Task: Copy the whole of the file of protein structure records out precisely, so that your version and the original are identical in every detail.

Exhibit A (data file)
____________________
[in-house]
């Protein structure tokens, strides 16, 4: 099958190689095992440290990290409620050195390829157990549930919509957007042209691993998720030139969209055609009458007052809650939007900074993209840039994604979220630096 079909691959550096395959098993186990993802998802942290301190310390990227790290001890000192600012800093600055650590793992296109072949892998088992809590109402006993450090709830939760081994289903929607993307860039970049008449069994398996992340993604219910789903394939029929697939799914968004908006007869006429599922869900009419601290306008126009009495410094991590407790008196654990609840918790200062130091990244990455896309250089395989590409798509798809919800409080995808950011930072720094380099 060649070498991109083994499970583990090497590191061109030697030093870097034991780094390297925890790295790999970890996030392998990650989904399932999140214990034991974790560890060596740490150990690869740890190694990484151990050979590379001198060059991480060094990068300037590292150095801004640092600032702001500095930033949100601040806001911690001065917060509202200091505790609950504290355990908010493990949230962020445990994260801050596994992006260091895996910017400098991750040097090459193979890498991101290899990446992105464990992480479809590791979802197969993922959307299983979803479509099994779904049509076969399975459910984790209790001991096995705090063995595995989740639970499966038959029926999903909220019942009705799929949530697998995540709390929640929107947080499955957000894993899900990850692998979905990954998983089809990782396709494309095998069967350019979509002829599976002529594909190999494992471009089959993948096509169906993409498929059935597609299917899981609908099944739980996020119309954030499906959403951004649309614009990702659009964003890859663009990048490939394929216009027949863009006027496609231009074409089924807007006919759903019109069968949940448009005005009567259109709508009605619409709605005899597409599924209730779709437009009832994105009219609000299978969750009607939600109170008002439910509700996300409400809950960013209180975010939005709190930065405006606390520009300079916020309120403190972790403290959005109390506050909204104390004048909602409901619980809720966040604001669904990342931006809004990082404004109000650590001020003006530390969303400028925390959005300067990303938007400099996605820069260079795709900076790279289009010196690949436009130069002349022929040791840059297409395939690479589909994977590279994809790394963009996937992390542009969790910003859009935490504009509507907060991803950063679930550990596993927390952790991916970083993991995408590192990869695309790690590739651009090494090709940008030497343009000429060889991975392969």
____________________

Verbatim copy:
[in-house]
């Protein structure tokens, strides 16, 4: 099958190689095992440290990290409620050195390829157990549930919509957007042209691993998720030139969209055609009458007052809650939007900074993209840039994604979220630096 079909691959550096395959098993186990993802998802942290301190310390990227790290001890000192600012800093600055650590793992296109072949892998088992809590109402006993450090709830939760081994289903929607993307860039970049008449069994398996992340993604219910789903394939029929697939799914968004908006007869006429599922869900009419601290306008126009009495410094991590407790008196654990609840918790200062130091990244990455896309250089395989590409798509798809919800409080995808950011930072720094380099 060649070498991109083994499970583990090497590191061109030697030093870097034991780094390297925890790295790999970890996030392998990650989904399932999140214990034991974790560890060596740490150990690869740890190694990484151990050979590379001198060059991480060094990068300037590292150095801004640092600032702001500095930033949100601040806001911690001065917060509202200091505790609950504290355990908010493990949230962020445990994260801050596994992006260091895996910017400098991750040097090459193979890498991101290899990446992105464990992480479809590791979802197969993922959307299983979803479509099994779904049509076969399975459910984790209790001991096995705090063995595995989740639970499966038959029926999903909220019942009705799929949530697998995540709390929640929107947080499955957000894993899900990850692998979905990954998983089809990782396709494309095998069967350019979509002829599976002529594909190999494992471009089959993948096509169906993409498929059935597609299917899981609908099944739980996020119309954030499906959403951004649309614009990702659009964003890859663009990048490939394929216009027949863009006027496609231009074409089924807007006919759903019109069968949940448009005005009567259109709508009605619409709605005899597409599924209730779709437009009832994105009219609000299978969750009607939600109170008002439910509700996300409400809950960013209180975010939005709190930065405006606390520009300079916020309120403190972790403290959005109390506050909204104390004048909602409901619980809720966040604001669904990342931006809004990082404004109000650590001020003006530390969303400028925390959005300067990303938007400099996605820069260079795709900076790279289009010196690949436009130069002349022929040791840059297409395939690479589909994977590279994809790394963009996937992390542009969790910003859009935490504009509507907060991803950063679930550990596993927390952790991916970083993991995408590192990869695309790690590739651009090494090709940008030497343009000429060889991975392969």